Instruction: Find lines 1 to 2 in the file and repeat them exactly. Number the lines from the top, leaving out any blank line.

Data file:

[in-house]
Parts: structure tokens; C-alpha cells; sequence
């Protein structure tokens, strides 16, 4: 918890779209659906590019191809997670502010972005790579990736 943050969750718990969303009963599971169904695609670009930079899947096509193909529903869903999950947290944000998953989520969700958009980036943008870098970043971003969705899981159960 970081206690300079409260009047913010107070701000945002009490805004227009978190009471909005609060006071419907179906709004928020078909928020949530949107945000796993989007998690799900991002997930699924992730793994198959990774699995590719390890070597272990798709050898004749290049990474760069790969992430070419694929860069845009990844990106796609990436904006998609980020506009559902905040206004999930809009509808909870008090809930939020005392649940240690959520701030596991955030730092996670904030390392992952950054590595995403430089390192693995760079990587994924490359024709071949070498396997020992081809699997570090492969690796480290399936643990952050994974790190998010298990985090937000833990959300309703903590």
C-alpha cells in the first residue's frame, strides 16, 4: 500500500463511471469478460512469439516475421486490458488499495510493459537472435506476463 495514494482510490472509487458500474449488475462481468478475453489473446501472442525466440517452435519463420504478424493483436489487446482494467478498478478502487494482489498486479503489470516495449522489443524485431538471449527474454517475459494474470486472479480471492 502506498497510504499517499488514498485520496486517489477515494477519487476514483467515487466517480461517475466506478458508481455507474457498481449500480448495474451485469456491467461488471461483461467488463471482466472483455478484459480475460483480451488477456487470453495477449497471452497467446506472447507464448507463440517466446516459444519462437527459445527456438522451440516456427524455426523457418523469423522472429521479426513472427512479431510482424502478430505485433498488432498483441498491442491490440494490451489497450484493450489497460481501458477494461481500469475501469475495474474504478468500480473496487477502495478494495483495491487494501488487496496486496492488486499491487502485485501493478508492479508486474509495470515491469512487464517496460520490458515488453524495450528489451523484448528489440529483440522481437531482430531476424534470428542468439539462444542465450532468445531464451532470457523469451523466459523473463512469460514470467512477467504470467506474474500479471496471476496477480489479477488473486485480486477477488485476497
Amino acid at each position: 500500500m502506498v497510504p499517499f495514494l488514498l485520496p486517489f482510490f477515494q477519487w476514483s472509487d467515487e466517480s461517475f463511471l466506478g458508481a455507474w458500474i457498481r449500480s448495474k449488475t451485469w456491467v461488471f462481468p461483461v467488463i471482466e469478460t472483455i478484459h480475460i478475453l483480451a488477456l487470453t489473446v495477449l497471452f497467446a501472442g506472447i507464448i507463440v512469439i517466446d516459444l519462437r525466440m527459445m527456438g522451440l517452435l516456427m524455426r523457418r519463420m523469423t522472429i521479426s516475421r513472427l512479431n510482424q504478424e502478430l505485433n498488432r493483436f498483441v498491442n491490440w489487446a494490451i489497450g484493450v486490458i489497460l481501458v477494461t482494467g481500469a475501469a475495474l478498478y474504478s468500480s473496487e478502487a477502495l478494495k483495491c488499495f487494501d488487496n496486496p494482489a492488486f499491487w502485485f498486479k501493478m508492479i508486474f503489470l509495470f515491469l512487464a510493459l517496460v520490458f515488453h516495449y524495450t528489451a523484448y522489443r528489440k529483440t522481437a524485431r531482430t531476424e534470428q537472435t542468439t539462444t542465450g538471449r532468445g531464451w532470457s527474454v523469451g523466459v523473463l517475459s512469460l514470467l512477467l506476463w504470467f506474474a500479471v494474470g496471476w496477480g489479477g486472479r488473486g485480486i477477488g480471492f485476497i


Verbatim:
[in-house]
Parts: structure tokens; C-alpha cells; sequence